Projects to help the twin crises of climate change and biodiversity loss by restoring Scotland’s natural environment on land and at sea are set to benefit from further funding this year.
The annual Nature Restoration Fund is open to projects that help Scotland's species, woodlands, rivers and seas back on the road to recovery, as well as improving the health and wellbeing of local communities, with at least £12.5 million available in 2022-23.
More than 600 rural businesses with projects that protect the environment and mitigate the impact of climate change will share £30 million from the latest round of the Agri-Environment Climate Scheme (AECS) 2021.
Connecting people and nature.
Led by NatureScot, the programme aims to give people the opportunity to help tackle the twin crises of climate change and biodiversity loss by creating and caring for their own forest in their own neighbourhood.
Projects awarded funding in most recent round of Knowledge Transfer and Innovation Fund.
The chosen projects have a specific focus on resource efficiency, cutting emissions, environmental performance and sustainability of agricultural holdings, and are supported by just over £170,000 of funding through the KTIF.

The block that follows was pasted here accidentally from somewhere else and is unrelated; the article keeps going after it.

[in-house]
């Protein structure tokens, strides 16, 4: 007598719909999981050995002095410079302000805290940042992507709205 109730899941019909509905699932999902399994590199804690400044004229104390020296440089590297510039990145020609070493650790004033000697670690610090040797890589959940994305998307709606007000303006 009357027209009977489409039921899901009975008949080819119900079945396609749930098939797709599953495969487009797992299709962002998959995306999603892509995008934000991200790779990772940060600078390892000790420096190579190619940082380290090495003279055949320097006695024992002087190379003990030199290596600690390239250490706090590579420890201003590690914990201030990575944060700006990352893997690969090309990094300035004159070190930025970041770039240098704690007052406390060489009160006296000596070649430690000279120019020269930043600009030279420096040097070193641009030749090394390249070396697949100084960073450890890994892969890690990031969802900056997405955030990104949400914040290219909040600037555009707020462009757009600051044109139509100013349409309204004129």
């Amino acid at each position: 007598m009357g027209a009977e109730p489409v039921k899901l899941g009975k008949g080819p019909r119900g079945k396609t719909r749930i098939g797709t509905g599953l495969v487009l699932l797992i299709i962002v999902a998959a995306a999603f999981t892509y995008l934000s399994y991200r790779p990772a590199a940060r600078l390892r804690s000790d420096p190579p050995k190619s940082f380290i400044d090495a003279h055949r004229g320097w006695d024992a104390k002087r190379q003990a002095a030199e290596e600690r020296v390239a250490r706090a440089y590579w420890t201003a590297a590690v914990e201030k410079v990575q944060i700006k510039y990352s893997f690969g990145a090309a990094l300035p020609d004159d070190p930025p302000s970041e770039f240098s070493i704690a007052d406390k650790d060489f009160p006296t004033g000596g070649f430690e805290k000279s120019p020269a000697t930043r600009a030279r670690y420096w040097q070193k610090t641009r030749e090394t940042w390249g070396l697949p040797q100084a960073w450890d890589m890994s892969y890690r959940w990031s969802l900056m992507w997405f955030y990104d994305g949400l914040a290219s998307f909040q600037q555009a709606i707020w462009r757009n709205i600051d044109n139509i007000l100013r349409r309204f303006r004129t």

Christmas has come early for a community’s bid to double the size of a vast new nature reserve in Dumfries and Galloway, thanks to an anonymous private donation of half a million pounds and public crowdfunder donations surging past £50,000.
Farmers, crofters and land managers will be able to apply for support for conversion to and maintenance of organic land, alongside a suite of other measures aimed at promoting low carbon farming and protecting the environment.
Forestry and Land Scotland has launched a consultation on its draft Gaelic Language Plan 2022 – 2027.
Last week the Scottish Government announced details of its budget programme for 2022-23 which underlines their commitment to rural and island communities and businesses.
A major report has been commissioned to understand more about the nature and value of rural land sales in Scotland.
A move that will be crucial in considering the implications of new natural capital and carbon value in the land market.
The 150 acre farm ‘starter unit’ at Newton, near Loch of Lintrathen, was made available via the Scottish Government’s Farming Opportunities for New Entrants (FONE) scheme designed to increase opportunities for new people to enter the industry.